Entitlement, affluenza and we’re spoiled brats!

Christmas is coming! My friend Amy, on her blog Growing Like Trees, talked yesterday about gift giving. Or, in her case, not gift giving. Her post inspired the following.

I really love the Christmas season, but I’m terrible at receiving gifts. I only realized this a few years ago. If I get something that doesn’t pique my interest, or that I wasn’t expecting, I’m not very good at hiding my disinterest — or feigning interest. No one’s ever told me that I was being a jerk, I just happened to realize it after looking back at how I’ve handled Christmas gifts in the past ten years.

“Jerk” might be a strong self-accusation, I hope. I’m not the kind of person that gets giddy about things very often (to my wife’s chagrin). Even when I’ve received something I really like, I fear my thoughtful countenance risks appearing ungrateful after I tear through the tape and wrapping paper.

Then again, maybe my countenance doesn’t look anything like I’m imagining it. Thankfully, no one in the family owns a video camera. Regardless, I know that my heart has been ungrateful when it should have been giving thanks.


I am one of a very spoiled generation. Many of our parents and grandparents live comfortably, have expendable income for luxuries — luxuries that didn’t exist even 25 years ago — take vacations at will etc. etc. Little do we realize as youth that a lot of these people lived very modestly when they were our age. By our age I mean in their 20s and 30s.

In a culture super-saturated with objects to be bought, in a culture ubiquitously and unapologetically inundated with advertising, in a culture where we are referred to (and might even refer to ourselves) as “consumers,” we expect to have what we want now. Credit makes that possible.

And then causes the economy to collapse (when misused).

Frankly, I could go without any gifts at Christmas. The food, family, [good] decorations, mystery and so on are enough. Further, I tend to buy things I want, if I can afford them (i.e., not on credit), when I want. My father-in-law is the same way. It makes it difficult, I’m told, for others to buy gifts for us around this time of year.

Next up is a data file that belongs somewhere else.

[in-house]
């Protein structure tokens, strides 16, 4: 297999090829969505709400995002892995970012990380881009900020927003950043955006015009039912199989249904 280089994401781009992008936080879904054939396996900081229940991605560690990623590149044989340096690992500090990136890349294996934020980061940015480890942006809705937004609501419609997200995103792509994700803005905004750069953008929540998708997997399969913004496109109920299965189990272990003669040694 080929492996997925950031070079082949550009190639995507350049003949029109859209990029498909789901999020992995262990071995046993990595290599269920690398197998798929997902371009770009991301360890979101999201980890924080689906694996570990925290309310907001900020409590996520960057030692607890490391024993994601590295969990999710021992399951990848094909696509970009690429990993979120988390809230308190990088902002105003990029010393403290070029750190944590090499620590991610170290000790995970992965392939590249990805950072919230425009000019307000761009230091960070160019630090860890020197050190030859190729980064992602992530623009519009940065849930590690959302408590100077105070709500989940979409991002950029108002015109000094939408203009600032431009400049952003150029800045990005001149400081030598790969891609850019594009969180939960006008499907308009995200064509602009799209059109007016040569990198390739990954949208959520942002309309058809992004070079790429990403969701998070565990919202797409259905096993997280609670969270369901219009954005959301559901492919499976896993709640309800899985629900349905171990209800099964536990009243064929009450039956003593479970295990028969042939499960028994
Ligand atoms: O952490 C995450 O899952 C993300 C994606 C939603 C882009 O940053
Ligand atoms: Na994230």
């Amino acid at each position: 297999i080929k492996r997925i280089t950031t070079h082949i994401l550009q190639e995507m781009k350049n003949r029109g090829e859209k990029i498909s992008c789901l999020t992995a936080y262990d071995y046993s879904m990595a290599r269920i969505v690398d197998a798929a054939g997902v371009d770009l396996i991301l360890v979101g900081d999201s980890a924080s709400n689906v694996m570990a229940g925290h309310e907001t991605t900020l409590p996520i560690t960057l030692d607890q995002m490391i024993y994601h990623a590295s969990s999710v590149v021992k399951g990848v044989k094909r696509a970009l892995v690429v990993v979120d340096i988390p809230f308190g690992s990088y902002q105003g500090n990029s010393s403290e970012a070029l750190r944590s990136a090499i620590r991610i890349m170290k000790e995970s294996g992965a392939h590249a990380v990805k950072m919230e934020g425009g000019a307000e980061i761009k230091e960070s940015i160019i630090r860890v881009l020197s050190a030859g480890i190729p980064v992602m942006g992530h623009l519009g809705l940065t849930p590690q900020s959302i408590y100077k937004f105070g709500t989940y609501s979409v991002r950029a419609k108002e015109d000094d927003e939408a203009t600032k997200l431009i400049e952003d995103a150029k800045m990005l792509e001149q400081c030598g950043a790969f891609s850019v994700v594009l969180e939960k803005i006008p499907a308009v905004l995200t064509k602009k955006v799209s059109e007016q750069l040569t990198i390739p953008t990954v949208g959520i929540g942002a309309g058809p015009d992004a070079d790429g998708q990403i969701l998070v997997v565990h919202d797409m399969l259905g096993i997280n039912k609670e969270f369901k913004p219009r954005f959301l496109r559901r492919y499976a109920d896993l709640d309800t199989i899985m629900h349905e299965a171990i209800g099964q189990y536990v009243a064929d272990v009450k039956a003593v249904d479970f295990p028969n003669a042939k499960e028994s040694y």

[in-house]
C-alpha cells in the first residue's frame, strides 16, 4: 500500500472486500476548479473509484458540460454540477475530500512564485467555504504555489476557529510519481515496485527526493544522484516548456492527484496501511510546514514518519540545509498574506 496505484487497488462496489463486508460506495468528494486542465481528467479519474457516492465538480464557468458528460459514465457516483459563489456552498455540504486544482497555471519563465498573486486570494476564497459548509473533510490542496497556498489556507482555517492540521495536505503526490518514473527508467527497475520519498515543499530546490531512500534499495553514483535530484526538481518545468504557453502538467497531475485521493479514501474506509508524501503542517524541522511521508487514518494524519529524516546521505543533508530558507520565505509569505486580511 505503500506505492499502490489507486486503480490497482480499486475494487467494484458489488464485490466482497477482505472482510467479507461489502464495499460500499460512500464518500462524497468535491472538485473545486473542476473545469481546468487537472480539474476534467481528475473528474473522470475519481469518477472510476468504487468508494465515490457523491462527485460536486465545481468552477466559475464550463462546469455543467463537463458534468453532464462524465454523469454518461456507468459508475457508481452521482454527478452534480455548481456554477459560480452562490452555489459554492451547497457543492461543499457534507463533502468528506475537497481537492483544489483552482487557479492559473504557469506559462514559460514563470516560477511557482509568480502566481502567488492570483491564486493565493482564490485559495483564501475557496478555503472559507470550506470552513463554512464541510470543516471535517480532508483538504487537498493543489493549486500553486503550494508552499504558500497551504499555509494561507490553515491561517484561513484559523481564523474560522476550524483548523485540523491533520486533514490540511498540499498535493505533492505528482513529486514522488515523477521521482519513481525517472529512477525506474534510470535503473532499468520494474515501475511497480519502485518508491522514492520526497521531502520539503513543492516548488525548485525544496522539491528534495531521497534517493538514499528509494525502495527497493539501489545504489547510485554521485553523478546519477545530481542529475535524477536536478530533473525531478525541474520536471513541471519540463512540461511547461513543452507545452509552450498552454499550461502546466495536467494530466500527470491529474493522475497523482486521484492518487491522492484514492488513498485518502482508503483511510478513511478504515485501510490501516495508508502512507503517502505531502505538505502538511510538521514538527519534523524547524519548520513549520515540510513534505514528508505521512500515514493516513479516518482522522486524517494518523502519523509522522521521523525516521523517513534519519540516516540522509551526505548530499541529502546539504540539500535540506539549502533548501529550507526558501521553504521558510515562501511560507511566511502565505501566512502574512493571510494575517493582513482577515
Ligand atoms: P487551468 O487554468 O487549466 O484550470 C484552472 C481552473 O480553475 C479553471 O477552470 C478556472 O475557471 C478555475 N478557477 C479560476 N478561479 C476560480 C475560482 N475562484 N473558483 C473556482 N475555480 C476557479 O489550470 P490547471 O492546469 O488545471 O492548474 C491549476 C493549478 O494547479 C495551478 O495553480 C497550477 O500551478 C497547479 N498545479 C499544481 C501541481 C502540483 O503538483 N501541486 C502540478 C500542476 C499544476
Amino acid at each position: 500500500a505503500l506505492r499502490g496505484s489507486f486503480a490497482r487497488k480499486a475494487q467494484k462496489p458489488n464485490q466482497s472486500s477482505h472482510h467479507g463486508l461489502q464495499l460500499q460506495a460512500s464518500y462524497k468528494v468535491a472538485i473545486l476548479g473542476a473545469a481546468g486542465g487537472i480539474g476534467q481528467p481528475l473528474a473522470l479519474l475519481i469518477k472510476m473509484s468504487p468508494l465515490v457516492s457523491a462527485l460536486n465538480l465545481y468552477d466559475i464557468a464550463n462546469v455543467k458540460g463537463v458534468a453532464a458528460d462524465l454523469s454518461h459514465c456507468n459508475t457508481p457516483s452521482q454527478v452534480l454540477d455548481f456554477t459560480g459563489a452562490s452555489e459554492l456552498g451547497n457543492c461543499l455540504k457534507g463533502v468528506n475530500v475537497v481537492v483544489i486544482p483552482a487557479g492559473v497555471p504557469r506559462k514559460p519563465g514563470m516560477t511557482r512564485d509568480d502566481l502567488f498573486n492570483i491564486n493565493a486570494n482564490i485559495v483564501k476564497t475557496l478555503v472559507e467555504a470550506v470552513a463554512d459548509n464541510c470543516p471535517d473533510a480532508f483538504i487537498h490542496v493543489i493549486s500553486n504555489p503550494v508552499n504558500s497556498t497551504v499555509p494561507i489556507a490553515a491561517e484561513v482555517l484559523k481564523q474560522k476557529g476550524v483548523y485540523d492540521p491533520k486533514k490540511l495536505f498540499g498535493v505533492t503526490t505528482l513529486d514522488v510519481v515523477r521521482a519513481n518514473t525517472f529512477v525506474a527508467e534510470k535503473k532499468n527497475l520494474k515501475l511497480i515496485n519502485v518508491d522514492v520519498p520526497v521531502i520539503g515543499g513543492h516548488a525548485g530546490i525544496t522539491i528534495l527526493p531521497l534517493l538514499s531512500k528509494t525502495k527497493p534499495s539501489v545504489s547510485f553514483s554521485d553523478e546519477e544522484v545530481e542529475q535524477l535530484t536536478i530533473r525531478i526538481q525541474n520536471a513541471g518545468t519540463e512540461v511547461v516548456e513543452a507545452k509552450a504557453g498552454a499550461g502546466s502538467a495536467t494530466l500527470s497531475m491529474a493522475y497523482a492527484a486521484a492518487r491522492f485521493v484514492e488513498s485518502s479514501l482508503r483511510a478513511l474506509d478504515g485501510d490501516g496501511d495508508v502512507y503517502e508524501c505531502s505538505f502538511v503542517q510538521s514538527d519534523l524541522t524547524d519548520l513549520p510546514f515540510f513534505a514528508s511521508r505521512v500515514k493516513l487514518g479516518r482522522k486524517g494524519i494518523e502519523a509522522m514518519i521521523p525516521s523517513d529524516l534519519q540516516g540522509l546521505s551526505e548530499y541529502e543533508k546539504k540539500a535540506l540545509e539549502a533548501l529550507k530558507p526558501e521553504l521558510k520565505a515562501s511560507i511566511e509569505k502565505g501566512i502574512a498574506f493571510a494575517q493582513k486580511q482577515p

On the flipside, I very much enjoy giving thoughtful gifts. Thoughtful gifts are generally not iPods and laptops. Sure, the tweens in the house will think these are great when wrapped, under a tree and tagged with their name. But thoughtful gifts are usually not LCD televisions and barbie dolls or Tickle Me Elmo.

Thoughtful gifts are one-of-a-kind, unique and tailored to an individual. An original painting is a great example, and yes you can afford one, especially if you’re already thinking of spending $300 on an iPod Touch or $900 on a Sony flat screen TV. You just have to know where to look. Handmade scarves or teapots are other examples, which you can find a plethora of on Etsy.

I’m just learning that I like to find or create thoughtful gifts, just like I’ve just learned that I’m a jerk about receiving gifts. One of the better examples of a thoughtful gift was an advertisement I framed for my brother. Three years ago my home group — cell group, life group, Bible study, call it whatever you want — spent a day helping a diabetic woman clean out her garage. The garage was full of a amazing stuff, a lot of which was moldy and falling apart and went to the dump. The rest went into a garage sale.

There were all kinds of decorative things she used years ago in a shop she owned in California. There were enormous boxes of outdated clothing. She kept saying there was probably a bong out there too. The friend orchestrating the cleanup wanted to find it and take it home, which I thought was hilarious since he was an elder in our church.